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1971 War - Triumph of Indian leadership

The Indian Renaissance was truly born on December 16, 1971, with the victory in Bangladesh. It was a triumph of leadership, both military and political. Lessons learned from earlier conflicts were put to good use that brought us victory. Mandeep Singh Bajwa writes

chandigarh Updated: Dec 04, 2012 10:45 IST
Mandeep Singh Bajwa

The Indian Renaissance was truly born on December 16, 1971, with the victory in Bangladesh. It was a triumph of leadership, both military and political. Lessons learned from earlier conflicts were put to good use that brought us victory.

The political leadership was sagacious enough to act on the considered advice of the Services Chiefs. Sam Manekshaw, Charles Nanda and Pratap Lal and their field commanders - Aurora, Candeth, Sagat Singh, Sartaj Singh, Minoo Engineer, Harry Dewan, SN Kohli, N Krishnan (to name a few) provided exceptional leadership. Manekshaw and his colleagues withstood pressure from the Cabinet to intervene in East Pakistan till the time they were ready, had tied up logistics, made up shortages in equipment and ammunition, made comprehensive coordinated plans and taken care of contingencies. Most of all, they motivated the men under their command to give their best.

So how did the Defence Services create a new nation within a fortnight? Through meticulous planning, preparation and close cooperation - the seamless working together of the three Services, intelligence agencies, paramilitary forces and civil agencies. The cooperation displayed by all three Services working together in the pursuit of a national goal was awesome.

The Armed Forces leadership of 1971 was forged in the demanding environment of the North-West Frontier between two World Wars, tempered by fire in World War 2, and came of age through all free India's wars and insurgencies. They were truly the best and gave their best. The politicians reposed their faith in them and so did the nation. The emerging grave security scenario demands the materialisation of just such a creative, practical leadership in the current times, bound irrevocably to the time-honoured code of honour of Indian soldiers.

Hav Gurnam Singh
Havildar Gurnam Singh from Sampli, district Fatehgarh Sahib, was enrolled into 2nd Sikh in 1961, getting pensioned in 1979. He drew his pension from the Defence Pension Disbursing Officer (DPDO), Chandigarh, until November 1995 when he failed to record his presence for the purpose of being 'certified alive'. Representations and submission of the required certificates failed to move the DPDO's office. Facing harassment at the hands of petty officials, Gurnam Singh approached the NGO, Ex-Servicemen's Grievance Cell, headed by the indefatigable Colonel SS Sohi.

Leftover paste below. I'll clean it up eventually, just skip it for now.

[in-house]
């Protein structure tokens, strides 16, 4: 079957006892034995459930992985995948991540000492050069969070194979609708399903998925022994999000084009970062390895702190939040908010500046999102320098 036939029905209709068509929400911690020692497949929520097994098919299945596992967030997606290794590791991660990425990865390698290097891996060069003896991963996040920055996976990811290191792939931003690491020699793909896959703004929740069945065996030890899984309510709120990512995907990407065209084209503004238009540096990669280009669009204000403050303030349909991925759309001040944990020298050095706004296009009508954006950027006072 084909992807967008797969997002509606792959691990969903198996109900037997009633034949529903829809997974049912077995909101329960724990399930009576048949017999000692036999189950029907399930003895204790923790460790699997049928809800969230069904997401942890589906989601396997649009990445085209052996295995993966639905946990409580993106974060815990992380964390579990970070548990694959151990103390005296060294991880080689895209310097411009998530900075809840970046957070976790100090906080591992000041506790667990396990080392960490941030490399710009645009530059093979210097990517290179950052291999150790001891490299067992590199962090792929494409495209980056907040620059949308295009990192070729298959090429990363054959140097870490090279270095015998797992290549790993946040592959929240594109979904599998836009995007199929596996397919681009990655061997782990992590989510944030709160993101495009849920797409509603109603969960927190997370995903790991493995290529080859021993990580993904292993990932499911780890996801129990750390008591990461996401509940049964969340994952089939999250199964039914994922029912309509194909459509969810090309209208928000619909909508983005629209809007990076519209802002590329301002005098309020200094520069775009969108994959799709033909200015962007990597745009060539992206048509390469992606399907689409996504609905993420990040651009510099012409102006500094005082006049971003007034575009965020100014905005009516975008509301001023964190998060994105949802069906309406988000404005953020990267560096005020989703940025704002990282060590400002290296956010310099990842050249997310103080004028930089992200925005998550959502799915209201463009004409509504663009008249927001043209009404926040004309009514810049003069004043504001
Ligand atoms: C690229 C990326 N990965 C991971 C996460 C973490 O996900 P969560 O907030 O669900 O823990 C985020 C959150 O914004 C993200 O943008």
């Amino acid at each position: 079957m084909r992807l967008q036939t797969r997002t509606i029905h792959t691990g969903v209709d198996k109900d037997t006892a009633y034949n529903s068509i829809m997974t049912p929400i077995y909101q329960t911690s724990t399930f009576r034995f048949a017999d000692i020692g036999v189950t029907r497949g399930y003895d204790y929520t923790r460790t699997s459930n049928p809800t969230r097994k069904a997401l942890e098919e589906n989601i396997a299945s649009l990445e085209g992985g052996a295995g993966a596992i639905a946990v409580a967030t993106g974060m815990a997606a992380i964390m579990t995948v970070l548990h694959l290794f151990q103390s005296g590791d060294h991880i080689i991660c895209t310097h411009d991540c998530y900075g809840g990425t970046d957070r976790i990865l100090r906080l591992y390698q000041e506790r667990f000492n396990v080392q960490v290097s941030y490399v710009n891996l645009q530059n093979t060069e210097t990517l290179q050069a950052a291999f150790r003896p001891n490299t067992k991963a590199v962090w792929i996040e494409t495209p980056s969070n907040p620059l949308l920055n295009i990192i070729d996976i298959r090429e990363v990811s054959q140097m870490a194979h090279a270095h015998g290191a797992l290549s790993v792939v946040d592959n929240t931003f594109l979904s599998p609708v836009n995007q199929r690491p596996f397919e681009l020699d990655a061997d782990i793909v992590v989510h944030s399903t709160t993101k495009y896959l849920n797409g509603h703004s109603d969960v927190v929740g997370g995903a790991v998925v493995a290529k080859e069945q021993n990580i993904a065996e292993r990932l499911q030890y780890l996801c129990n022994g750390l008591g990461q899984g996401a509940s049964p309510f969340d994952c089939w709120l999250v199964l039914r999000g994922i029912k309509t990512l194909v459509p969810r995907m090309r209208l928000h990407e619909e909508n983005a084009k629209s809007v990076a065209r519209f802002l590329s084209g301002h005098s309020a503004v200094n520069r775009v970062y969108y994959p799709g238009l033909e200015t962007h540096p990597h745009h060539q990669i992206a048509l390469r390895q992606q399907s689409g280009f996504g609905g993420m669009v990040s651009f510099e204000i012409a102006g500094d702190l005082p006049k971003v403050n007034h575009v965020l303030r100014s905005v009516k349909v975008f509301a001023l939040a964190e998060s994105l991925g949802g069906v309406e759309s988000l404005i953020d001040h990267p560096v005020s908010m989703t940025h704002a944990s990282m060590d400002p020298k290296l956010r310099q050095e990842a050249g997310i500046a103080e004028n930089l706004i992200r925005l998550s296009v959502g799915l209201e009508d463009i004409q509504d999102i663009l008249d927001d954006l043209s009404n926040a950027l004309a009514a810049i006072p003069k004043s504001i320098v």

Their untiring efforts backed up by a comprehensive knowledge of the pension system and arcane rules bore fruit and the brave soldier's pension was restored with effect from July 1, 2012, after a gap of 17 years with the promise of release of arrears of the last five years. Now the battle is on to get his full arrears paid to him.

Why can't the government put in place a better, more streamlined system to ensure that those who risked their lives for the country are not left at the mercy of petty-minded babus for what is after all only their right?

Capt Saurabh Kalia
Recently, during a discussion on a leading news channel, Brigadier Javed Hussain, a former Pakistani special forces officer, admitted that 'irregulars' rather than regular Pakistan army were involved in the inhuman torture and killing in custody of Captain Saurabh Kalia and the five men of his patrol from 4 Jat - Sepoys Arjun Ram Baswana, Mula Ram Bidiasar, Naresh Singh Sinsinwar, Bhanwar Lal Bagaria and Bhika Ram Mudh.

By irregulars, one presumes that he meant foreign mercenaries waiting to be infiltrated into J&K. These would probably be tribals from the Federally Administered Tribal Areas (FATA) belt or Afghanistan who are known to indulge in such barbaric practices on the battlefield. However, he clarified that they were operating under the command of the Pakistani forces, and therefore that country bears liability for their crimes. This revelation certainly deserves to be followed up with a detailed investigation, leading to prosecution. Keeping the process of dialogue with Pakistan alive must not preclude us from getting justice for our six soldiers who have been so brutally murdered.

Greetings on Navy Day
41 years ago, on this day, the Indian Navy's 25th 'Killer' Missile Boat Squadron under the command of Commander Babru Bhan Yadav launched a daring attack on Karachi. The Vidyut/Soviet Osa Class missile boats INS Nipat, INS Nirghat and INS Veer unleashed their SS-N-2b Styx missiles, sinking the Pakistani destroyer PNS Khaibar, minesweeper PNS Muhafiz and the merchantman MV Venus Challenger carrying ammunition for the Pakistani forces and severely damaged the destroyer PNS Shah Jahan. They also attacked the Kemari oil farm, leaving the tanks ablaze. December 4 has henceforth been celebrated as Navy Day.

With a fast growing fleet, the latest technology, the imminent acquisition of indigenous nuclear-powered submarine INS Arihant and completion of the nuclear triad, the Navy is poised to become a vital, strategic factor in the stability of the Indian Ocean region.

The author welcomes readers' feedback, comments, suggestions and personal narratives of war and soldiering. Please email him at msbajwa@gmail.com or call him on 093161-35343